5 Reliability and Validity of Qualitative and Operational Research Paradigm Reliability and Validity in Qualitative Research To understand the meaning of reliability and validity, it is necessary to present the various definitions of reliability and validity given by many qualitative researchers from different perspectives. Reliability The term Reliability is a concept used for testing or evaluating quantitative research, the idea is most often used in all kinds of research. The idea of testing in qualitative paradigm is viewed as a way of information elicitation. Therefore most important test of any qualitative study is its quality. A good qualitative study can help us to understand a situation that would otherwise be enigmatic or confusing (Eisner, 1991). Stenbacka, (2001) viewed reliability as purpose of explaining in quantitative approach and generating understanding in qualitative approach to research. The difference in purposes of evaluating the quality of studies in quantitative and qualitative research is one of the reasons that the concept of reliability is irrelevant in qualitative research. According to Stenbacka, (2001) the concept of reliability is even misleading in qualitative research, if a qualitative study is discussed with reliability as a criterion; the consequence is rather that the study is no good. On the other hand, Patton (2001) puts three questions for the credibility (validity and reliability) of the qualitative research: What techniques and methods were used to ensure the integrity, validity and accuracy of the findings? What does the researcher brings to the study in terms of experience and qualification? What assumptions undergrid the study? These questions may be used as guide for writing up narrative. The most suitable terms in qualitative paradigms are Credibility, Neutrality or Confirmability, Consistency or Dependability and Applicability or Transferability (Lincoln & Guba, 1985). To be more specific with the term of reliability in qualitative research, Lincoln and Guba (1985) used dependability, in qualitative research which closely corresponds to the notion of reliability in quantitative research. They further emphasize inquiry audit as one measure which might enhance the dependability of qualitative research. In the same layer, Clont (1992) and Seale (1999) endorse the concept of dependability with the concept of consistency or reliability in qualitative research. The consistency of data will be achieved when the steps of the research are verified through examination of such items as raw data, data reduction products, and process notes (Campbell, 1996). To ensure reliability in qualitative research, examination of trustworthiness is crucial. Seale (1999), while establishing good quality studies through reliability and validity in qualitative research, states that the trustworthiness of a research 39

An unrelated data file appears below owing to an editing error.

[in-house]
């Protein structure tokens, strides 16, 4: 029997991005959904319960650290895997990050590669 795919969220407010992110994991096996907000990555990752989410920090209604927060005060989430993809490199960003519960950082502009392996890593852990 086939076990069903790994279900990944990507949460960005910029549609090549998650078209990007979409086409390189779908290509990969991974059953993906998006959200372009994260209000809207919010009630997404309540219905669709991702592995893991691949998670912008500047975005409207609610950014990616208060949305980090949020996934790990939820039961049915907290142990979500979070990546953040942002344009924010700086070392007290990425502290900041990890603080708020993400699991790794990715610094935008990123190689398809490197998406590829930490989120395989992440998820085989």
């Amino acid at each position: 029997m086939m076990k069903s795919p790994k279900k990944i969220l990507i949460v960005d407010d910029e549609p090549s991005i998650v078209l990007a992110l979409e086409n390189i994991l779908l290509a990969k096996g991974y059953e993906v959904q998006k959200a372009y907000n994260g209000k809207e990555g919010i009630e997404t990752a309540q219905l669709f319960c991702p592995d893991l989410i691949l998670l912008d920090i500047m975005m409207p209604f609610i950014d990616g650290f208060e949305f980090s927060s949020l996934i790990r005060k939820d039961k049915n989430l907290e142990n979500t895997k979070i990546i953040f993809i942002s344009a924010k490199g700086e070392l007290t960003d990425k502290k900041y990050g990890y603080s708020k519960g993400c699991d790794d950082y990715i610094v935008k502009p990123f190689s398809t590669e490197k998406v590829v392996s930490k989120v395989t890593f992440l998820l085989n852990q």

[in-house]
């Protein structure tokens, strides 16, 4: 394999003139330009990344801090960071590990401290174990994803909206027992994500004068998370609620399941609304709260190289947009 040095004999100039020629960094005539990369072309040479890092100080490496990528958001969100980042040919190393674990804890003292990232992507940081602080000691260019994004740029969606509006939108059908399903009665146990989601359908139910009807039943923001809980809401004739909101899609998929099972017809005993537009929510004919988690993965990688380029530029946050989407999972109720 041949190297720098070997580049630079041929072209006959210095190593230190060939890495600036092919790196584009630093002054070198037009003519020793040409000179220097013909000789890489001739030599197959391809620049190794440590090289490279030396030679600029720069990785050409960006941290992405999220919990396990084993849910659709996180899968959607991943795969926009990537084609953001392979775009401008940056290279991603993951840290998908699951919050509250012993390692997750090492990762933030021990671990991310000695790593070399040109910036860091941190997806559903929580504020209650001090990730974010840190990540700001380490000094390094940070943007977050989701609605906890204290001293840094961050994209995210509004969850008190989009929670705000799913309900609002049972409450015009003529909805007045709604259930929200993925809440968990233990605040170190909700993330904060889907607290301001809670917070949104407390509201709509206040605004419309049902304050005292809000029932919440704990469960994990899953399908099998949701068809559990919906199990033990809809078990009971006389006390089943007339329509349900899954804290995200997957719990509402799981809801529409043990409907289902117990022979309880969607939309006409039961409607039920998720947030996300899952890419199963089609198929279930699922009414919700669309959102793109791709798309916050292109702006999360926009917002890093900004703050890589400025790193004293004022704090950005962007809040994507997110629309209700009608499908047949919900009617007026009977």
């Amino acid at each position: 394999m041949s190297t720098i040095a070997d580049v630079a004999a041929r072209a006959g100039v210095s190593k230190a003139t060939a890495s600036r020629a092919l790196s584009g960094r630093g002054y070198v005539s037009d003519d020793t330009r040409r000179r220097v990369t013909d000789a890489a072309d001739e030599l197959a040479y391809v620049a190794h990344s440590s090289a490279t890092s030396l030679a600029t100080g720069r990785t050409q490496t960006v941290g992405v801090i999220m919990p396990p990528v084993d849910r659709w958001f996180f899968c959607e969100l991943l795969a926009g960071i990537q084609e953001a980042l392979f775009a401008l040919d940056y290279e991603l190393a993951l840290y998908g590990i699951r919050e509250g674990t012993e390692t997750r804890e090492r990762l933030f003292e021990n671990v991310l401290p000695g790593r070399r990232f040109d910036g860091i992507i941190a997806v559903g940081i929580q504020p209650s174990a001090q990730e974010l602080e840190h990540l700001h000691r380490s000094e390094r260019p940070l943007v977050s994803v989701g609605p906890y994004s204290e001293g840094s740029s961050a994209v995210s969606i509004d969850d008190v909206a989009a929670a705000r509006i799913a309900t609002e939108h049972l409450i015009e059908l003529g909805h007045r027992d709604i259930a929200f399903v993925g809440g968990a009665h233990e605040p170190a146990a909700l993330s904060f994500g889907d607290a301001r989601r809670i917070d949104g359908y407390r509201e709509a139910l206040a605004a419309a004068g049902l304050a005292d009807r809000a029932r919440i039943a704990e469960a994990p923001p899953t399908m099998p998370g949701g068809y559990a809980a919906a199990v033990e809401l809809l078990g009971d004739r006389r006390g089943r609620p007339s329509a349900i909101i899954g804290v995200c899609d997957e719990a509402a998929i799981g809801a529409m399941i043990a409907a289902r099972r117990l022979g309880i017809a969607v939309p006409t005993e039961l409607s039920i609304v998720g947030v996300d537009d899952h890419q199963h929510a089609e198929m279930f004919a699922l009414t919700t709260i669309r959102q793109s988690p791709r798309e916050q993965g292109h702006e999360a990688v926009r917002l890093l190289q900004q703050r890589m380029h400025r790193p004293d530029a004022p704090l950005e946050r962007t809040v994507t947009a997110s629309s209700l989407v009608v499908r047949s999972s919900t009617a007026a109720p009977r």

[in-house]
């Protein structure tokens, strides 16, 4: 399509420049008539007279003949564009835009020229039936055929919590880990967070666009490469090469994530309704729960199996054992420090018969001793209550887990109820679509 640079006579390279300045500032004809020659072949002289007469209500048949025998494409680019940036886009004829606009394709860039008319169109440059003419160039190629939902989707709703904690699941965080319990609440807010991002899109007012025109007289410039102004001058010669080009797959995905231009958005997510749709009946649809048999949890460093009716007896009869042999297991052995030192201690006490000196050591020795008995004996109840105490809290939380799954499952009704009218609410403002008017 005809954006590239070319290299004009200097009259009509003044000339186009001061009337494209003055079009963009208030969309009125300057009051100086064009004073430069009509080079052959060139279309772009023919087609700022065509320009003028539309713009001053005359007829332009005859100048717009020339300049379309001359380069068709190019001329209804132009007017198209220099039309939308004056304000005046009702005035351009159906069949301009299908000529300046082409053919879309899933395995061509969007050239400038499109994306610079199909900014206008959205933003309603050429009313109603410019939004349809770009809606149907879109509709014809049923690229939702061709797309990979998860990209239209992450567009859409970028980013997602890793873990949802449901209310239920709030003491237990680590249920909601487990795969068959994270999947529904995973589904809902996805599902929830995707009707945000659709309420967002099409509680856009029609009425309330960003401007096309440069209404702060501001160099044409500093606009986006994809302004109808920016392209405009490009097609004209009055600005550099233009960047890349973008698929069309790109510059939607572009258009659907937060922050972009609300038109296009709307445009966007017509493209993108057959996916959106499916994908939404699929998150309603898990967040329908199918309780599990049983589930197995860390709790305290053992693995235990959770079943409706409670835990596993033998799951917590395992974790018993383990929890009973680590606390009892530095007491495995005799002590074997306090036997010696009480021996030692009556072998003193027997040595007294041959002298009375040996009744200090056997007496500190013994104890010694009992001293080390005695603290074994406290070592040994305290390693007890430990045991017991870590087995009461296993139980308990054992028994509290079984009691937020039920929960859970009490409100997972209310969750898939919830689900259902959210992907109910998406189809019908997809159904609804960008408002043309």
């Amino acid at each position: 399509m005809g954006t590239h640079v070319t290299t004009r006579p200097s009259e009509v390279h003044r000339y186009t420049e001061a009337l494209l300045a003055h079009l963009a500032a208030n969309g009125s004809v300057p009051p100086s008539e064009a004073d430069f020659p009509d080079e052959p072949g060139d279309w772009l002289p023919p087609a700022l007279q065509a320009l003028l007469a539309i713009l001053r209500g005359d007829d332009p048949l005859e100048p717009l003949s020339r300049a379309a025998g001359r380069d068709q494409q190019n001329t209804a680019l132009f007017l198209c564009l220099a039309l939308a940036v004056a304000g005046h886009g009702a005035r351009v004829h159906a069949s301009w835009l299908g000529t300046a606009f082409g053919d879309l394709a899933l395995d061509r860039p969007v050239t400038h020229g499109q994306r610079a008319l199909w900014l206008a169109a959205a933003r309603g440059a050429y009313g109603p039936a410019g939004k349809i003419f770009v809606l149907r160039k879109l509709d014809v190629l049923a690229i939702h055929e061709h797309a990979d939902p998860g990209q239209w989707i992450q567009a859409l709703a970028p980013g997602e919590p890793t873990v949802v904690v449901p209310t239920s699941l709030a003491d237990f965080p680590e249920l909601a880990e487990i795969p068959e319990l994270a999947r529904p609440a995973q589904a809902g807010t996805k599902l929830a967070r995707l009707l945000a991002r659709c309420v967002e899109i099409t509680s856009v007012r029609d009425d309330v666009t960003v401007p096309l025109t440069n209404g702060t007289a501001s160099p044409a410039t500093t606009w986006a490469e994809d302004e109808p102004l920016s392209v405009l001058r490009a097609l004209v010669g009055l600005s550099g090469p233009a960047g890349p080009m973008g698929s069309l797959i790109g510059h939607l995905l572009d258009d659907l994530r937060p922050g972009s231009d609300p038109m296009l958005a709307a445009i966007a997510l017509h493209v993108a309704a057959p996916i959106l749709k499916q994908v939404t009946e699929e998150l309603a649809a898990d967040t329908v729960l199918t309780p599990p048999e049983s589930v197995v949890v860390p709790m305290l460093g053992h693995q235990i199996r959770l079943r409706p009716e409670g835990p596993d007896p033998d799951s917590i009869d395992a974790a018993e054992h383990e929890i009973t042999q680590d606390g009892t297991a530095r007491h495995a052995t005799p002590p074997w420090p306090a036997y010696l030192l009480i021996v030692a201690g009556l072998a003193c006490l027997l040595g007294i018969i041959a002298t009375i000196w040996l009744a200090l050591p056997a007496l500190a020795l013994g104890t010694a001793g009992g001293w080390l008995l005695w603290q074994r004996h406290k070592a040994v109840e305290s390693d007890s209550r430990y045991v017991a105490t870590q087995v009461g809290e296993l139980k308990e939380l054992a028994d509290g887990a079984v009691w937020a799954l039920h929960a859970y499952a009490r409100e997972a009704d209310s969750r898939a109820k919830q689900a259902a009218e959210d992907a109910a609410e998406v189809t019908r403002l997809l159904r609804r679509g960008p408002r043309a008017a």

6 Muhammad Bashir, Muhammad Tanveer Afzal, Muhammad Azeem report lies at the heart of issues conventionally discussed as validity and reliability. When judging qualitative work, Strauss and Corbin (1990) suggest that the "usual canons of good science require redefinition in order to fit the realities of qualitative research". In contrast, Stenbacka, (2001) argues that since reliability issue concerns measurements then it has no relevance in qualitative research. She adds the issue of reliability is an irrelevant matter in the judgment of quality of qualitative research. To widen the spectrum of conceptualization of reliability and revealing the congruence of reliability and validity in qualitative research, Lincoln and Guba (1985) states that: "Since there can be no validity without reliability, a demonstration of the validity is sufficient to establish the reliability". Patton (2001) with regards to the researcher's ability and skill in any qualitative research also states that reliability is a consequence of the validity in a study. Validity Three approaches to validity in qualitative research are validation as investigation, as communication, and as action (Kvale, 1989). Researchers rely upon experience and literature to address the issue of validity, generalizability, and reliability. It is specified in quantitative paradigm but confusing in qualitative one. In qualitative research validity has to do with description and explanation, and weather or not the given explanation fits a given description. Qualitative researchers are of the view that the term validity is not applicable to qualitative research, but at the same time, they have realized the need for some kind of qualifying check or measure for their research. For example, Creswell & Miller (2000) suggest that the validity is affected by the researcher s perception of validity in the study and his/her choice of paradigm assumption. As a result, many researchers have developed their own concepts of validity and have often generated or adopted what they consider to be more appropriate terms, such as, quality, rigor and trustworthiness (Davies & Dodd, 2002; Lincoln & Guba, 1985; Seale, 1999; Stenbacka, 2001). The issue of validity in qualitative research has not been disregarded by Stenbacka (2001) as she has for the issue of reliability in qualitative research. Instead, she argues that the concept of validity should be redefined for qualitative researches. Stenbacka (2001) describes the notion of reliability as one of the quality concepts in qualitative research which "to be solved in order to claim a study as part of proper research". In searching for the meaning of rigor in research, Davies and Dodd (2002) find that the term rigor in research appears in reference to the discussion about reliability and validity. Davies and Dodd (2002) argue that the application of the notion rigor in qualitative research should differ from those in quantitative research by accepting that there is a quantitative bias in the concept of rigor, we now move on to develop our re-conception of rigor by exploring subjectivity, reflexivity, and the social interaction of interviewing. 40